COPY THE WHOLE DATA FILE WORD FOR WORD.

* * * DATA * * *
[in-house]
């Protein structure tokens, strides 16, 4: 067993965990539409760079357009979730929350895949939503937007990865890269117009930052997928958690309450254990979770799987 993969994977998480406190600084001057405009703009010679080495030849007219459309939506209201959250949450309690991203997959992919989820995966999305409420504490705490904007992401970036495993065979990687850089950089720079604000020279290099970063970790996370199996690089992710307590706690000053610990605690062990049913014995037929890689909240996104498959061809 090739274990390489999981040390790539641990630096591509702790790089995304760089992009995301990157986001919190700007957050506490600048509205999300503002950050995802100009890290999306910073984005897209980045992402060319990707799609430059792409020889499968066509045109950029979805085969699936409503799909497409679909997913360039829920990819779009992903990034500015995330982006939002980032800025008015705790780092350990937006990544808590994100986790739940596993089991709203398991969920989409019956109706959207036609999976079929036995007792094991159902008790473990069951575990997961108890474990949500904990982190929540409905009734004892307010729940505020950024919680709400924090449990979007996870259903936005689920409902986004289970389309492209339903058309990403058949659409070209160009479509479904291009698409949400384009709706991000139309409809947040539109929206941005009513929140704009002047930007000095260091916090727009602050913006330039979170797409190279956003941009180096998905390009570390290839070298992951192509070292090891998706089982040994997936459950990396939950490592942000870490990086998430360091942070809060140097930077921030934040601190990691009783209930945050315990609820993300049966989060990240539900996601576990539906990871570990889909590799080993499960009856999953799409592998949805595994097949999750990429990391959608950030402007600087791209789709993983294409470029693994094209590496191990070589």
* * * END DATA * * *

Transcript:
[in-house]
């Protein structure tokens, strides 16, 4: 067993965990539409760079357009979730929350895949939503937007990865890269117009930052997928958690309450254990979770799987 993969994977998480406190600084001057405009703009010679080495030849007219459309939506209201959250949450309690991203997959992919989820995966999305409420504490705490904007992401970036495993065979990687850089950089720079604000020279290099970063970790996370199996690089992710307590706690000053610990605690062990049913014995037929890689909240996104498959061809 090739274990390489999981040390790539641990630096591509702790790089995304760089992009995301990157986001919190700007957050506490600048509205999300503002950050995802100009890290999306910073984005897209980045992402060319990707799609430059792409020889499968066509045109950029979805085969699936409503799909497409679909997913360039829920990819779009992903990034500015995330982006939002980032800025008015705790780092350990937006990544808590994100986790739940596993089991709203398991969920989409019956109706959207036609999976079929036995007792094991159902008790473990069951575990997961108890474990949500904990982190929540409905009734004892307010729940505020950024919680709400924090449990979007996870259903936005689920409902986004289970389309492209339903058309990403058949659409070209160009479509479904291009698409949400384009709706991000139309409809947040539109929206941005009513929140704009002047930007000095260091916090727009602050913006330039979170797409190279956003941009180096998905390009570390290839070298992951192509070292090891998706089982040994997936459950990396939950490592942000870490990086998430360091942070809060140097930077921030934040601190990691009783209930945050315990609820993300049966989060990240539900996601576990539906990871570990889909590799080993499960009856999953799409592998949805595994097949999750990429990391959608950030402007600087791209789709993983294409470029693994094209590496191990070589």